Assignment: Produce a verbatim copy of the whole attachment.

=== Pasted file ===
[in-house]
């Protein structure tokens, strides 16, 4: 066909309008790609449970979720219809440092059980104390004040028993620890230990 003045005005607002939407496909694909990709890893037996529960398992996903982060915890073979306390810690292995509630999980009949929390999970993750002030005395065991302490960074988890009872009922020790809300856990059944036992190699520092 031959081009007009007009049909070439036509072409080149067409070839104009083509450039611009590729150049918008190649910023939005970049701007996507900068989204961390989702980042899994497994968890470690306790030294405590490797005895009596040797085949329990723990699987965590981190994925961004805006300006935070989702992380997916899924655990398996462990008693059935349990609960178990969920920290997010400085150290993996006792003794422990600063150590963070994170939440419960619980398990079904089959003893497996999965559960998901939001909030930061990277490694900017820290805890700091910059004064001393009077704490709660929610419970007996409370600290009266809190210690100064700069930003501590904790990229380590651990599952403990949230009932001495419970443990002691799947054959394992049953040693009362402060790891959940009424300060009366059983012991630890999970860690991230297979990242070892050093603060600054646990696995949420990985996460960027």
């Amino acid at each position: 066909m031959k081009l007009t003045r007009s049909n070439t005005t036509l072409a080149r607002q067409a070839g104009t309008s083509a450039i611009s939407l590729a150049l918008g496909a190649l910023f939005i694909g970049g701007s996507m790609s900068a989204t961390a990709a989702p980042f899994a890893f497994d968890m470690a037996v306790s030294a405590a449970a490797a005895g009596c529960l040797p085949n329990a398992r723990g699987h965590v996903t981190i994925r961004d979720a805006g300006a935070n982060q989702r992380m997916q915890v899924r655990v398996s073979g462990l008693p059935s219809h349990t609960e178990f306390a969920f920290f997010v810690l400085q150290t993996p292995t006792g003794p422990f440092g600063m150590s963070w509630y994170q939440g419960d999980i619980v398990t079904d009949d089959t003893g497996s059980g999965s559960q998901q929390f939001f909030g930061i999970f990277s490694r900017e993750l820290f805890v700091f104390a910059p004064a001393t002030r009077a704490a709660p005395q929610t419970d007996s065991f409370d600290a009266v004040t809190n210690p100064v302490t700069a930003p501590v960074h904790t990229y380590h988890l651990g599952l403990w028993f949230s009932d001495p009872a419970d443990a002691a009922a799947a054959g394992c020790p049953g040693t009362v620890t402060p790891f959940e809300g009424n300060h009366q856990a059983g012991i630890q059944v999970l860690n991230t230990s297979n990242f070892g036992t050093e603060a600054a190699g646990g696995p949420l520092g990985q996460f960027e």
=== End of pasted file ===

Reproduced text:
[in-house]
């Protein structure tokens, strides 16, 4: 066909309008790609449970979720219809440092059980104390004040028993620890230990 003045005005607002939407496909694909990709890893037996529960398992996903982060915890073979306390810690292995509630999980009949929390999970993750002030005395065991302490960074988890009872009922020790809300856990059944036992190699520092 031959081009007009007009049909070439036509072409080149067409070839104009083509450039611009590729150049918008190649910023939005970049701007996507900068989204961390989702980042899994497994968890470690306790030294405590490797005895009596040797085949329990723990699987965590981190994925961004805006300006935070989702992380997916899924655990398996462990008693059935349990609960178990969920920290997010400085150290993996006792003794422990600063150590963070994170939440419960619980398990079904089959003893497996999965559960998901939001909030930061990277490694900017820290805890700091910059004064001393009077704490709660929610419970007996409370600290009266809190210690100064700069930003501590904790990229380590651990599952403990949230009932001495419970443990002691799947054959394992049953040693009362402060790891959940009424300060009366059983012991630890999970860690991230297979990242070892050093603060600054646990696995949420990985996460960027």
């Amino acid at each position: 066909m031959k081009l007009t003045r007009s049909n070439t005005t036509l072409a080149r607002q067409a070839g104009t309008s083509a450039i611009s939407l590729a150049l918008g496909a190649l910023f939005i694909g970049g701007s996507m790609s900068a989204t961390a990709a989702p980042f899994a890893f497994d968890m470690a037996v306790s030294a405590a449970a490797a005895g009596c529960l040797p085949n329990a398992r723990g699987h965590v996903t981190i994925r961004d979720a805006g300006a935070n982060q989702r992380m997916q915890v899924r655990v398996s073979g462990l008693p059935s219809h349990t609960e178990f306390a969920f920290f997010v810690l400085q150290t993996p292995t006792g003794p422990f440092g600063m150590s963070w509630y994170q939440g419960d999980i619980v398990t079904d009949d089959t003893g497996s059980g999965s559960q998901q929390f939001f909030g930061i999970f990277s490694r900017e993750l820290f805890v700091f104390a910059p004064a001393t002030r009077a704490a709660p005395q929610t419970d007996s065991f409370d600290a009266v004040t809190n210690p100064v302490t700069a930003p501590v960074h904790t990229y380590h988890l651990g599952l403990w028993f949230s009932d001495p009872a419970d443990a002691a009922a799947a054959g394992c020790p049953g040693t009362v620890t402060p790891f959940e809300g009424n300060h009366q856990a059983g012991i630890q059944v999970l860690n991230t230990s297979n990242f070892g036992t050093e603060a600054a190699g646990g696995p949420l520092g990985q996460f960027e």